The Cadillac Series 62 Eldorado joined the Oldsmobile 98 Fiesta, Chevrolet Corvette and Buick Roadmaster Skylark as top-of-the-line, limited-production specialty convertibles introduced in 1953 by General Motors to promote its design leadership. A special-bodied, low-production convertible (532 units in total), it was the production version of the 1952 El Dorado "Golden Anniversary" concept car. Along with borrowing bumper bullets (aka dagmars) from the 1951 GM Le Sabre show car, it featured a full assortment of deluxe accessories and introduced the wraparound windshield and a cut-down beltline to Cadillac standard production.
The expansive frontal glass and distinctive dip in the sheetmetal at the bottom of the side windows (featured on one or both of GM's other 1953 specialty convertibles) were especially beloved by General Motors' styling chief Harley Earl and subsequently widely copied by other marques. Available in four unique colors (Aztec red, Alpine white, azure blue and artisan ochre — the last is a yellow hue, although it was shown erroneously as black in the color folder issued on this rare model). Convertible tops were available in either black or white Orlon. AC was an option, as were wire wheels. The car carried no special badging other than a gold-colored "Eldorado" nameplate in the center of the dash. A hard tonneau cover, flush with the rear deck, hid the convertible top in the open car version.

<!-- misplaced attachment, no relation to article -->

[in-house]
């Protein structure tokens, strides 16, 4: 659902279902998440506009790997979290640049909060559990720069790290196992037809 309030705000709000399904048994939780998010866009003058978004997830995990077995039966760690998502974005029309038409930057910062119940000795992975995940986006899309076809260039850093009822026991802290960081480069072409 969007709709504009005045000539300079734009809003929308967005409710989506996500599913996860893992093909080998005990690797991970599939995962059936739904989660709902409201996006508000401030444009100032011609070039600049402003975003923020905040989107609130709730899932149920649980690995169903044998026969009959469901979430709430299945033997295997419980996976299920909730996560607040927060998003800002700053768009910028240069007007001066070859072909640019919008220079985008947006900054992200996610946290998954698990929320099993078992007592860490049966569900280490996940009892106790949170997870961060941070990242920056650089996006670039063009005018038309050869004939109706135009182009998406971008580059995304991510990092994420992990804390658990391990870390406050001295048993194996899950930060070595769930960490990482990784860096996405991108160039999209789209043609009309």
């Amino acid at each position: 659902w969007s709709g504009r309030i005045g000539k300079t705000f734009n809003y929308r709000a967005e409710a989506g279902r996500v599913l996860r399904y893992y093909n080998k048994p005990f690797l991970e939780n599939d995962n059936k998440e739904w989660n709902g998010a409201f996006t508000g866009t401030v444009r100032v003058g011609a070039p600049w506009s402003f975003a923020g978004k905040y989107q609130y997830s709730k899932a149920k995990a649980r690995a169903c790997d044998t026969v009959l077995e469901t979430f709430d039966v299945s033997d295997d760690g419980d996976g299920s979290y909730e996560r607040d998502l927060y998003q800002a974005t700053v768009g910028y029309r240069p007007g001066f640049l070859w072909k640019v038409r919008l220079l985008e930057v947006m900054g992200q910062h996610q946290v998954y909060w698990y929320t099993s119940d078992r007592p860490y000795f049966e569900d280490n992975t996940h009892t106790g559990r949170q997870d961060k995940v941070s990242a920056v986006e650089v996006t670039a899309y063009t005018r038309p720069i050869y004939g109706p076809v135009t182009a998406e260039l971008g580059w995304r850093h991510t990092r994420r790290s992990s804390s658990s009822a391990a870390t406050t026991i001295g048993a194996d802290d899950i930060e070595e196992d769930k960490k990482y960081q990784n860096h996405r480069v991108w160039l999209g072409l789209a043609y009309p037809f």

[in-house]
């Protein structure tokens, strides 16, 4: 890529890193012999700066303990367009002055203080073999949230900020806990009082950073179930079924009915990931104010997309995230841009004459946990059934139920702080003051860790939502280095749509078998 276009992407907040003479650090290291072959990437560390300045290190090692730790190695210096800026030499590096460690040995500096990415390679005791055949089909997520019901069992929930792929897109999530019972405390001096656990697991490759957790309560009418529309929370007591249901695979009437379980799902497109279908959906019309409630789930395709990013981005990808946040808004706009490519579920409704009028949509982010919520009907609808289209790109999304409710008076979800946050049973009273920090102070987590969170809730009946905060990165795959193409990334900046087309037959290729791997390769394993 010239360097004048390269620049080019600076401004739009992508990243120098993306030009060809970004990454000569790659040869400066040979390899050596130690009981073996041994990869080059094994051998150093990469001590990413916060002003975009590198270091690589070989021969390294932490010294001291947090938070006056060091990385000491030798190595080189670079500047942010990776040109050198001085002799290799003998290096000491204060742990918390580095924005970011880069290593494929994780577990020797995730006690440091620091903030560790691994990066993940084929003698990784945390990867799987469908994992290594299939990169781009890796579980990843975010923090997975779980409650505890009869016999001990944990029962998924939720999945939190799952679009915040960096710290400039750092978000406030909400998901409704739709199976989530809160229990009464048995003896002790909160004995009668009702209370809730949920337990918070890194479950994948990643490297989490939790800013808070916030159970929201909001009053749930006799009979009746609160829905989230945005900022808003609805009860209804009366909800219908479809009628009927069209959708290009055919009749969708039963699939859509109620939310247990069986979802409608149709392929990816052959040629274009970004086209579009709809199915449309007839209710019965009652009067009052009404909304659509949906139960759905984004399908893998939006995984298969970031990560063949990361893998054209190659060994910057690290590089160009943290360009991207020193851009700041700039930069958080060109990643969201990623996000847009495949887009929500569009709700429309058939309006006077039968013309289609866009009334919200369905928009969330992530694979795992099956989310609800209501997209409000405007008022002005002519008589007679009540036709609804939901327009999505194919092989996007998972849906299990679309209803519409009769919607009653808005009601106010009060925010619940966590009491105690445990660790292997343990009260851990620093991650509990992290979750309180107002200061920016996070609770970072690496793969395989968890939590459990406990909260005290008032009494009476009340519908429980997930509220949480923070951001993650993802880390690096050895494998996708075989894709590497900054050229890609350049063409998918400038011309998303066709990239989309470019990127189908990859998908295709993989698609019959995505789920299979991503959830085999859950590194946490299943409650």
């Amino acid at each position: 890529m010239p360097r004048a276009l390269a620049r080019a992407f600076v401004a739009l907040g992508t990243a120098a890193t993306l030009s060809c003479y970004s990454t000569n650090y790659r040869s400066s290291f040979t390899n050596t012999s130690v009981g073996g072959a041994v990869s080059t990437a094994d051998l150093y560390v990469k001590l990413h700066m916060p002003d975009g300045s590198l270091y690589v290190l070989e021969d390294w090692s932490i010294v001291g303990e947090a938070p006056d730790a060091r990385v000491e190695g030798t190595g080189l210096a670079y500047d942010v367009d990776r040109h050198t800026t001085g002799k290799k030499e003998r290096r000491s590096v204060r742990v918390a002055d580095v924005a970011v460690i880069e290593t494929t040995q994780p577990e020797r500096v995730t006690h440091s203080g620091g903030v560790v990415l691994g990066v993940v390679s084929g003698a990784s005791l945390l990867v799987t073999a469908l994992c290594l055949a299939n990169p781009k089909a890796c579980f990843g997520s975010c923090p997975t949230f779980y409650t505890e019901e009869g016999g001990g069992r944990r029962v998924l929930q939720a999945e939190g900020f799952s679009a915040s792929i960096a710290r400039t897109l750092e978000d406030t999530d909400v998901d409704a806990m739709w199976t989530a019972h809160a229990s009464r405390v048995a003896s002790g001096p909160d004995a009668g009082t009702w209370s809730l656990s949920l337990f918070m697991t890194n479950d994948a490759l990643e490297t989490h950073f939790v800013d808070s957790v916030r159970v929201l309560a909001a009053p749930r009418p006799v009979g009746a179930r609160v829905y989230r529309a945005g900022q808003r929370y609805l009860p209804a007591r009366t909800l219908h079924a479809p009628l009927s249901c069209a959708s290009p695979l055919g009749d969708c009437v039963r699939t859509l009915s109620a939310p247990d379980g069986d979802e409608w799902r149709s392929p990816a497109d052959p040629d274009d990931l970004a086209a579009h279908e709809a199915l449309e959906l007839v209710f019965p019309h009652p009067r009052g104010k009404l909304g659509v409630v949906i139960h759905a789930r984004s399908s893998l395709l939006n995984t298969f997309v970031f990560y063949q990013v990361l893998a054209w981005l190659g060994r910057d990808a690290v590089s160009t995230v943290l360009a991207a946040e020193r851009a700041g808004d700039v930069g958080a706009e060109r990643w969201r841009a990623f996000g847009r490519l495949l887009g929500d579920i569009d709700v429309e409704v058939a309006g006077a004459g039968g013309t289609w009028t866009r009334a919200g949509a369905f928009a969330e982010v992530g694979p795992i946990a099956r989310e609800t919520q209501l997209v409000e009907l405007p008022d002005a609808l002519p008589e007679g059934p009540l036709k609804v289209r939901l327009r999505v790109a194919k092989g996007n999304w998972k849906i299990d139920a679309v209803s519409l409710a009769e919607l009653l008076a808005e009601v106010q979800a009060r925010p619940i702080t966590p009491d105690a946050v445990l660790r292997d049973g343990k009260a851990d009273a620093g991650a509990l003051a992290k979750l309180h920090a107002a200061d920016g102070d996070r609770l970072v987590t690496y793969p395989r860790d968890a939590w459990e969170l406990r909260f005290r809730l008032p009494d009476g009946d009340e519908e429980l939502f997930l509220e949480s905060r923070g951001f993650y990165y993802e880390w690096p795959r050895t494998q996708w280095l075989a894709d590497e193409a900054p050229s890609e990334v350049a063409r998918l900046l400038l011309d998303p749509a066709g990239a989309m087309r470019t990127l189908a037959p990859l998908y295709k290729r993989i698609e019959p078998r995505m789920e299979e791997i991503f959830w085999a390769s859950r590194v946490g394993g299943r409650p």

Although technically a subseries of the Cadillac Series 62 based on the regular Series 62 convertible, sharing its engine, it was nearly twice as expensive at US$7,750. The 220.8 inches (5,610 mm) long, 80.1 inches (2,030 mm) wide vehicle came with such standard features as windshield washers, a signal seeking radio, power windows, and a heater. The Eldorado comprised only .5% of Cadillac's sales in 1953.
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